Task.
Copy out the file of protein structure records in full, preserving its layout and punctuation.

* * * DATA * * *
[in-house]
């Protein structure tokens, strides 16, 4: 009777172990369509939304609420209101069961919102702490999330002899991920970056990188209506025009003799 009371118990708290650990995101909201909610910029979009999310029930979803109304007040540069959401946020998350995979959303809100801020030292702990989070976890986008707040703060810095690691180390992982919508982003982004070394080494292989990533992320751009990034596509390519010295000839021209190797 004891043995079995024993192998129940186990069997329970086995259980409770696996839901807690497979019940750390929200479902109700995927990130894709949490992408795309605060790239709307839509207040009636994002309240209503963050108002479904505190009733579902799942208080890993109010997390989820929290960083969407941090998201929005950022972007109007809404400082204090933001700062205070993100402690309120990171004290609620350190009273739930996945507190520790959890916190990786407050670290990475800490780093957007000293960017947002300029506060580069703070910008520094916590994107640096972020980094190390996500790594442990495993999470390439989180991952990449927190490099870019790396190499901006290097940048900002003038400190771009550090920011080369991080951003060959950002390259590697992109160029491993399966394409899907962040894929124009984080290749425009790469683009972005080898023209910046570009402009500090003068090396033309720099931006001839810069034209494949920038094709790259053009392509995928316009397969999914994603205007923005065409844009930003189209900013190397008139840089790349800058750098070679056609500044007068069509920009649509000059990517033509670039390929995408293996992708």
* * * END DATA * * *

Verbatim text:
[in-house]
């Protein structure tokens, strides 16, 4: 009777172990369509939304609420209101069961919102702490999330002899991920970056990188209506025009003799 009371118990708290650990995101909201909610910029979009999310029930979803109304007040540069959401946020998350995979959303809100801020030292702990989070976890986008707040703060810095690691180390992982919508982003982004070394080494292989990533992320751009990034596509390519010295000839021209190797 004891043995079995024993192998129940186990069997329970086995259980409770696996839901807690497979019940750390929200479902109700995927990130894709949490992408795309605060790239709307839509207040009636994002309240209503963050108002479904505190009733579902799942208080890993109010997390989820929290960083969407941090998201929005950022972007109007809404400082204090933001700062205070993100402690309120990171004290609620350190009273739930996945507190520790959890916190990786407050670290990475800490780093957007000293960017947002300029506060580069703070910008520094916590994107640096972020980094190390996500790594442990495993999470390439989180991952990449927190490099870019790396190499901006290097940048900002003038400190771009550090920011080369991080951003060959950002390259590697992109160029491993399966394409899907962040894929124009984080290749425009790469683009972005080898023209910046570009402009500090003068090396033309720099931006001839810069034209494949920038094709790259053009392509995928316009397969999914994603205007923005065409844009930003189209900013190397008139840089790349800058750098070679056609500044007068069509920009649509000059990517033509670039390929995408293996992708």